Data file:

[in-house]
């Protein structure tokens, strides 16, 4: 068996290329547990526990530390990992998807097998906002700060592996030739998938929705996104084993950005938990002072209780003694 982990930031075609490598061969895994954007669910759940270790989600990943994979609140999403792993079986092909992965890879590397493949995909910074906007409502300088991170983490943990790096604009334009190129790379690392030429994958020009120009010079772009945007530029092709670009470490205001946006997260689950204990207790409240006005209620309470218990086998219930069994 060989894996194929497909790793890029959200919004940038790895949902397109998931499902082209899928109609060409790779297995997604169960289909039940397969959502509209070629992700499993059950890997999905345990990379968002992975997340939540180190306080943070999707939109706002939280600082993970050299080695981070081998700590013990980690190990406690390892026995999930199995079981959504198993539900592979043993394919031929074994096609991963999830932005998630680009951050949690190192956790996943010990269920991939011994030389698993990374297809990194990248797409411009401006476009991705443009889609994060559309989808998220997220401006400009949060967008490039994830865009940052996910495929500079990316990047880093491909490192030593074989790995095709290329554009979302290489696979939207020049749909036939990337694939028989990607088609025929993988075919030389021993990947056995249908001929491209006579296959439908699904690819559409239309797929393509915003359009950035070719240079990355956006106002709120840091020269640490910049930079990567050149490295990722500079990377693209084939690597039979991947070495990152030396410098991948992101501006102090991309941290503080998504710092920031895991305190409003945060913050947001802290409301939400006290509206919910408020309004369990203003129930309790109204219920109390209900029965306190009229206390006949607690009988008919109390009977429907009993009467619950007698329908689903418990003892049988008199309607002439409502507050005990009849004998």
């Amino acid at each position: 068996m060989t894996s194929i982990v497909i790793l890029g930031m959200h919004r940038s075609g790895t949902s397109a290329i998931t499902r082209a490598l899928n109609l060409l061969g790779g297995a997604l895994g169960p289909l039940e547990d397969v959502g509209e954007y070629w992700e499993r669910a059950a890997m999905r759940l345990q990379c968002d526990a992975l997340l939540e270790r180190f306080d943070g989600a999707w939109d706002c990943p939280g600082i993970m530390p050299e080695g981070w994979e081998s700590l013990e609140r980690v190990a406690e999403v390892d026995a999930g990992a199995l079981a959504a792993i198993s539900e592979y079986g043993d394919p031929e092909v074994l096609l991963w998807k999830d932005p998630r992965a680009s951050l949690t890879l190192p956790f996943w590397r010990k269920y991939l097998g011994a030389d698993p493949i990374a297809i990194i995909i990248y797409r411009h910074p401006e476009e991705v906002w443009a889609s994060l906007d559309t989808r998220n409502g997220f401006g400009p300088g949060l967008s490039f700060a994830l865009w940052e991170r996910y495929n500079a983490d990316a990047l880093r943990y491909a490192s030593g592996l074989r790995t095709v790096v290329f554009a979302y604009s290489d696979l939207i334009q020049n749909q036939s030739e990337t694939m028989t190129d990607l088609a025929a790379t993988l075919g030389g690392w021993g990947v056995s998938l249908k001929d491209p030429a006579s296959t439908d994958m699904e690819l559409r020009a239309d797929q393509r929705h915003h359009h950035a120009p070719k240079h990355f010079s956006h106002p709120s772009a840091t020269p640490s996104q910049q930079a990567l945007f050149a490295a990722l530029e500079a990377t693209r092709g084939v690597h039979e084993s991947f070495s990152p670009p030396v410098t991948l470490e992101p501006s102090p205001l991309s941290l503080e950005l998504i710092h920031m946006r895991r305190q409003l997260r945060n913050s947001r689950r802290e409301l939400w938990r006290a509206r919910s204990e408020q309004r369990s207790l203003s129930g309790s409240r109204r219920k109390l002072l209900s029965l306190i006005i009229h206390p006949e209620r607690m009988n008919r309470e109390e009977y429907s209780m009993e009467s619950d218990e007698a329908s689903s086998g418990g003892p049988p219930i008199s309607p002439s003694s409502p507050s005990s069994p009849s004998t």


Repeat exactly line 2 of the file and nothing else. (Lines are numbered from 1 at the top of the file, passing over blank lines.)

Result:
């Protein structure tokens, strides 16, 4: 068996290329547990526990530390990992998807097998906002700060592996030739998938929705996104084993950005938990002072209780003694 982990930031075609490598061969895994954007669910759940270790989600990943994979609140999403792993079986092909992965890879590397493949995909910074906007409502300088991170983490943990790096604009334009190129790379690392030429994958020009120009010079772009945007530029092709670009470490205001946006997260689950204990207790409240006005209620309470218990086998219930069994 060989894996194929497909790793890029959200919004940038790895949902397109998931499902082209899928109609060409790779297995997604169960289909039940397969959502509209070629992700499993059950890997999905345990990379968002992975997340939540180190306080943070999707939109706002939280600082993970050299080695981070081998700590013990980690190990406690390892026995999930199995079981959504198993539900592979043993394919031929074994096609991963999830932005998630680009951050949690190192956790996943010990269920991939011994030389698993990374297809990194990248797409411009401006476009991705443009889609994060559309989808998220997220401006400009949060967008490039994830865009940052996910495929500079990316990047880093491909490192030593074989790995095709290329554009979302290489696979939207020049749909036939990337694939028989990607088609025929993988075919030389021993990947056995249908001929491209006579296959439908699904690819559409239309797929393509915003359009950035070719240079990355956006106002709120840091020269640490910049930079990567050149490295990722500079990377693209084939690597039979991947070495990152030396410098991948992101501006102090991309941290503080998504710092920031895991305190409003945060913050947001802290409301939400006290509206919910408020309004369990203003129930309790109204219920109390209900029965306190009229206390006949607690009988008919109390009977429907009993009467619950007698329908689903418990003892049988008199309607002439409502507050005990009849004998």